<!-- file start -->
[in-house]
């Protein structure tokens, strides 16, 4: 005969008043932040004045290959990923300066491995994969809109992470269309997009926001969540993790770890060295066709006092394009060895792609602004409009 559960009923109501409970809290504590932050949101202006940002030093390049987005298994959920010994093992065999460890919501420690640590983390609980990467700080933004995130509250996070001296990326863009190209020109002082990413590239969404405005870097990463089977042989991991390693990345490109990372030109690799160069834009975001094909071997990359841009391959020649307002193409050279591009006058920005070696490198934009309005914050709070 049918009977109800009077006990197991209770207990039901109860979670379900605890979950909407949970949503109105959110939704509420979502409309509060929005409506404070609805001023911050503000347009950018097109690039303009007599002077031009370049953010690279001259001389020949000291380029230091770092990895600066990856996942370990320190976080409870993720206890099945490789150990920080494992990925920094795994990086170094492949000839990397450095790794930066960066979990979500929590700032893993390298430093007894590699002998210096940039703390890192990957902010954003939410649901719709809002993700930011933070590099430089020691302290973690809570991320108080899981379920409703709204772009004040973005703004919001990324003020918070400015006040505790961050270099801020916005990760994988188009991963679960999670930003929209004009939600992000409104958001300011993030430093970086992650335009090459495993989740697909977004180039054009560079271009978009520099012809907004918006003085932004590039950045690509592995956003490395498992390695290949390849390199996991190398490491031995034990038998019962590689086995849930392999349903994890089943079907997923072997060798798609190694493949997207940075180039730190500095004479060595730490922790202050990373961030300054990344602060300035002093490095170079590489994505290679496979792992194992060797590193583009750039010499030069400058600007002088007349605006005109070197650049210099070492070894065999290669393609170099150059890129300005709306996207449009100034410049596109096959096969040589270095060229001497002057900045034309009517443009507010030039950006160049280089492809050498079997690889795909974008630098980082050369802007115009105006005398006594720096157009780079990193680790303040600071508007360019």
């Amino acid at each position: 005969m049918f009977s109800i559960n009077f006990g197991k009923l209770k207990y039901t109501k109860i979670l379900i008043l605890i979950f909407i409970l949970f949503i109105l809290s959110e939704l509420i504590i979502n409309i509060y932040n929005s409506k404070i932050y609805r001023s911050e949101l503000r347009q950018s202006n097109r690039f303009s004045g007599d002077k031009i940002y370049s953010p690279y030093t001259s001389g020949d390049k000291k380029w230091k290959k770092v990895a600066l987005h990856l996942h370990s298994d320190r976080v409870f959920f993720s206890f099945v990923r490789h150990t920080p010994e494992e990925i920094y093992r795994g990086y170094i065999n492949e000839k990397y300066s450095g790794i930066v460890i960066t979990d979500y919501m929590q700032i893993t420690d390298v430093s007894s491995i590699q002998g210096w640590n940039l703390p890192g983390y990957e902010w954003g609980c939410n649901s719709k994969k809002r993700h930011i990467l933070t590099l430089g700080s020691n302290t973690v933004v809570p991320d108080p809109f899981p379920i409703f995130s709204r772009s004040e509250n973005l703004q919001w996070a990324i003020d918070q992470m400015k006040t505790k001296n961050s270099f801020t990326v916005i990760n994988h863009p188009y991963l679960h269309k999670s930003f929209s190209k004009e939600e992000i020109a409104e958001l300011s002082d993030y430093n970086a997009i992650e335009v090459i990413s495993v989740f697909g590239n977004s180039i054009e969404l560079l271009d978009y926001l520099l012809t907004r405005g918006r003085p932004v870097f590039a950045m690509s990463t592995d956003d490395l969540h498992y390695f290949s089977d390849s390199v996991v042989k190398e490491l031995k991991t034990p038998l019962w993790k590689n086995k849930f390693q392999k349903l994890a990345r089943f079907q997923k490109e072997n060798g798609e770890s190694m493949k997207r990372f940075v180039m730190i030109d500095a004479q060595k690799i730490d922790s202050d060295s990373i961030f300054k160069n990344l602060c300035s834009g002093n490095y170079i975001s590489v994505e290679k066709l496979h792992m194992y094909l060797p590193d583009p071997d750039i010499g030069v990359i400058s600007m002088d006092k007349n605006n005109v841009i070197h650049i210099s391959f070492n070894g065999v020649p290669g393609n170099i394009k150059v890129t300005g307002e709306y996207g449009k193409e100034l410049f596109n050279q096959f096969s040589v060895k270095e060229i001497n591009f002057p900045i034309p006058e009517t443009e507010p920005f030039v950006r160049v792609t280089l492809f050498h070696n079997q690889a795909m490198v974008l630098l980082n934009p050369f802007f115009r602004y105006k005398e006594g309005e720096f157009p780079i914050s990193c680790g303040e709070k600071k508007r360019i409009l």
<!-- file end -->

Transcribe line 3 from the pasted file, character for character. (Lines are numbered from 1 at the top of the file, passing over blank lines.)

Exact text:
């Amino acid at each position: 005969m049918f009977s109800i559960n009077f006990g197991k009923l209770k207990y039901t109501k109860i979670l379900i008043l605890i979950f909407i409970l949970f949503i109105l809290s959110e939704l509420i504590i979502n409309i509060y932040n929005s409506k404070i932050y609805r001023s911050e949101l503000r347009q950018s202006n097109r690039f303009s004045g007599d002077k031009i940002y370049s953010p690279y030093t001259s001389g020949d390049k000291k380029w230091k290959k770092v990895a600066l987005h990856l996942h370990s298994d320190r976080v409870f959920f993720s206890f099945v990923r490789h150990t920080p010994e494992e990925i920094y093992r795994g990086y170094i065999n492949e000839k990397y300066s450095g790794i930066v460890i960066t979990d979500y919501m929590q700032i893993t420690d390298v430093s007894s491995i590699q002998g210096w640590n940039l703390p890192g983390y990957e902010w954003g609980c939410n649901s719709k994969k809002r993700h930011i990467l933070t590099l430089g700080s020691n302290t973690v933004v809570p991320d108080p809109f899981p379920i409703f995130s709204r772009s004040e509250n973005l703004q919001w996070a990324i003020d918070q992470m400015k006040t505790k001296n961050s270099f801020t990326v916005i990760n994988h863009p188009y991963l679960h269309k999670s930003f929209s190209k004009e939600e992000i020109a409104e958001l300011s002082d993030y430093n970086a997009i992650e335009v090459i990413s495993v989740f697909g590239n977004s180039i054009e969404l560079l271009d978009y926001l520099l012809t907004r405005g918006r003085p932004v870097f590039a950045m690509s990463t592995d956003d490395l969540h498992y390695f290949s089977d390849s390199v996991v042989k190398e490491l031995k991991t034990p038998l019962w993790k590689n086995k849930f390693q392999k349903l994890a990345r089943f079907q997923k490109e072997n060798g798609e770890s190694m493949k997207r990372f940075v180039m730190i030109d500095a004479q060595k690799i730490d922790s202050d060295s990373i961030f300054k160069n990344l602060c300035s834009g002093n490095y170079i975001s590489v994505e290679k066709l496979h792992m194992y094909l060797p590193d583009p071997d750039i010499g030069v990359i400058s600007m002088d006092k007349n605006n005109v841009i070197h650049i210099s391959f070492n070894g065999v020649p290669g393609n170099i394009k150059v890129t300005g307002e709306y996207g449009k193409e100034l410049f596109n050279q096959f096969s040589v060895k270095e060229i001497n591009f002057p900045i034309p006058e009517t443009e507010p920005f030039v950006r160049v792609t280089l492809f050498h070696n079997q690889a795909m490198v974008l630098l980082n934009p050369f802007f115009r602004y105006k005398e006594g309005e720096f157009p780079i914050s990193c680790g303040e709070k600071k508007r360019i409009l």